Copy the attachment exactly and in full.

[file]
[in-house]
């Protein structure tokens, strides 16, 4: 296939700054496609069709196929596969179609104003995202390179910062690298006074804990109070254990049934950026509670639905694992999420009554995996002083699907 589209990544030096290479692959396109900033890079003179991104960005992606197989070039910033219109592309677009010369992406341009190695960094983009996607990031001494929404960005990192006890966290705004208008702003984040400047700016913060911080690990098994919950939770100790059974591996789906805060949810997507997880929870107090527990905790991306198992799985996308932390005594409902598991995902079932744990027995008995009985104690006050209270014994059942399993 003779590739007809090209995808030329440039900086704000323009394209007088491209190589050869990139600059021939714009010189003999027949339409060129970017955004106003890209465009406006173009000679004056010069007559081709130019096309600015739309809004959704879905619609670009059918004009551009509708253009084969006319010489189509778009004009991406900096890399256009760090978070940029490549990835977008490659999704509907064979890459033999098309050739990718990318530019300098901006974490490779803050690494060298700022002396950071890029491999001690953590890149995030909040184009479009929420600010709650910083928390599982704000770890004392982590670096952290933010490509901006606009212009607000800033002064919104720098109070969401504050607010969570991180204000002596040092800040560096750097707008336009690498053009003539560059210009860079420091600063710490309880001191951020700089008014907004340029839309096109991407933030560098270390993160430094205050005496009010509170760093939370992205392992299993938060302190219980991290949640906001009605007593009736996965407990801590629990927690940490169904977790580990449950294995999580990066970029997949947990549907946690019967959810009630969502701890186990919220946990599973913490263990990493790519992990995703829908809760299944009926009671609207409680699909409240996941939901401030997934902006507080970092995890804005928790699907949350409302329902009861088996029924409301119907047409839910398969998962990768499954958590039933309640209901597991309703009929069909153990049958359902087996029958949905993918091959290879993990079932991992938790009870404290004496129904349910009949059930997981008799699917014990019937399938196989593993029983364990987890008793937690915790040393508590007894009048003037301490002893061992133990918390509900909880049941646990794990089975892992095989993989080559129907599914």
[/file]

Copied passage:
[in-house]
């Protein structure tokens, strides 16, 4: 296939700054496609069709196929596969179609104003995202390179910062690298006074804990109070254990049934950026509670639905694992999420009554995996002083699907 589209990544030096290479692959396109900033890079003179991104960005992606197989070039910033219109592309677009010369992406341009190695960094983009996607990031001494929404960005990192006890966290705004208008702003984040400047700016913060911080690990098994919950939770100790059974591996789906805060949810997507997880929870107090527990905790991306198992799985996308932390005594409902598991995902079932744990027995008995009985104690006050209270014994059942399993 003779590739007809090209995808030329440039900086704000323009394209007088491209190589050869990139600059021939714009010189003999027949339409060129970017955004106003890209465009406006173009000679004056010069007559081709130019096309600015739309809004959704879905619609670009059918004009551009509708253009084969006319010489189509778009004009991406900096890399256009760090978070940029490549990835977008490659999704509907064979890459033999098309050739990718990318530019300098901006974490490779803050690494060298700022002396950071890029491999001690953590890149995030909040184009479009929420600010709650910083928390599982704000770890004392982590670096952290933010490509901006606009212009607000800033002064919104720098109070969401504050607010969570991180204000002596040092800040560096750097707008336009690498053009003539560059210009860079420091600063710490309880001191951020700089008014907004340029839309096109991407933030560098270390993160430094205050005496009010509170760093939370992205392992299993938060302190219980991290949640906001009605007593009736996965407990801590629990927690940490169904977790580990449950294995999580990066970029997949947990549907946690019967959810009630969502701890186990919220946990599973913490263990990493790519992990995703829908809760299944009926009671609207409680699909409240996941939901401030997934902006507080970092995890804005928790699907949350409302329902009861088996029924409301119907047409839910398969998962990768499954958590039933309640209901597991309703009929069909153990049958359902087996029958949905993918091959290879993990079932991992938790009870404290004496129904349910009949059930997981008799699917014990019937399938196989593993029983364990987890008793937690915790040393508590007894009048003037301490002893061992133990918390509900909880049941646990794990089975892992095989993989080559129907599914």